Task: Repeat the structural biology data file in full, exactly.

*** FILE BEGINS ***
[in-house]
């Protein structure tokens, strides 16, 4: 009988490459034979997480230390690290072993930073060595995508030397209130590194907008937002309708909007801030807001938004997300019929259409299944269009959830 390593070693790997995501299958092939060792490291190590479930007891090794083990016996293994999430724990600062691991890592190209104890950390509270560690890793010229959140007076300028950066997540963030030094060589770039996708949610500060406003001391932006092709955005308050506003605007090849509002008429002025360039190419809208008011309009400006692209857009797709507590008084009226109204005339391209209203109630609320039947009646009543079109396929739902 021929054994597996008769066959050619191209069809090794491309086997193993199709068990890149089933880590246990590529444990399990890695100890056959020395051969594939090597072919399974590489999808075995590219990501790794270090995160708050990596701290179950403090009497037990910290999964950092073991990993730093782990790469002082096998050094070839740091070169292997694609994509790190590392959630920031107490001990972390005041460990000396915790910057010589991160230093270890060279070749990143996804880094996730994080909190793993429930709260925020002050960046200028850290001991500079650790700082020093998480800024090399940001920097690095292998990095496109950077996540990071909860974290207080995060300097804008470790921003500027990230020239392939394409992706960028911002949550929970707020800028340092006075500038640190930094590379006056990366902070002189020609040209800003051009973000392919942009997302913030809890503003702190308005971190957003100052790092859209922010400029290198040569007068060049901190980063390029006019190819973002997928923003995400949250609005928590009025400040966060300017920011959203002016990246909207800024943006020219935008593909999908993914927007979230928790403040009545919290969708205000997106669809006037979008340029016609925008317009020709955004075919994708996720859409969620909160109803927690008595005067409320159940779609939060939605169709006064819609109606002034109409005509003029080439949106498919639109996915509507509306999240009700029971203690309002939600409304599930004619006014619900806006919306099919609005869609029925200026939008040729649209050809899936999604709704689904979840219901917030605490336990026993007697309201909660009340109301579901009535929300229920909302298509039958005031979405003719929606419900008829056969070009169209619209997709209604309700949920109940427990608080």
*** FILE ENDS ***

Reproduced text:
[in-house]
């Protein structure tokens, strides 16, 4: 009988490459034979997480230390690290072993930073060595995508030397209130590194907008937002309708909007801030807001938004997300019929259409299944269009959830 390593070693790997995501299958092939060792490291190590479930007891090794083990016996293994999430724990600062691991890592190209104890950390509270560690890793010229959140007076300028950066997540963030030094060589770039996708949610500060406003001391932006092709955005308050506003605007090849509002008429002025360039190419809208008011309009400006692209857009797709507590008084009226109204005339391209209203109630609320039947009646009543079109396929739902 021929054994597996008769066959050619191209069809090794491309086997193993199709068990890149089933880590246990590529444990399990890695100890056959020395051969594939090597072919399974590489999808075995590219990501790794270090995160708050990596701290179950403090009497037990910290999964950092073991990993730093782990790469002082096998050094070839740091070169292997694609994509790190590392959630920031107490001990972390005041460990000396915790910057010589991160230093270890060279070749990143996804880094996730994080909190793993429930709260925020002050960046200028850290001991500079650790700082020093998480800024090399940001920097690095292998990095496109950077996540990071909860974290207080995060300097804008470790921003500027990230020239392939394409992706960028911002949550929970707020800028340092006075500038640190930094590379006056990366902070002189020609040209800003051009973000392919942009997302913030809890503003702190308005971190957003100052790092859209922010400029290198040569007068060049901190980063390029006019190819973002997928923003995400949250609005928590009025400040966060300017920011959203002016990246909207800024943006020219935008593909999908993914927007979230928790403040009545919290969708205000997106669809006037979008340029016609925008317009020709955004075919994708996720859409969620909160109803927690008595005067409320159940779609939060939605169709006064819609109606002034109409005509003029080439949106498919639109996915509507509306999240009700029971203690309002939600409304599930004619006014619900806006919306099919609005869609029925200026939008040729649209050809899936999604709704689904979840219901917030605490336990026993007697309201909660009340109301579901009535929300229920909302298509039958005031979405003719929606419900008829056969070009169209619209997709209604309700949920109940427990608080």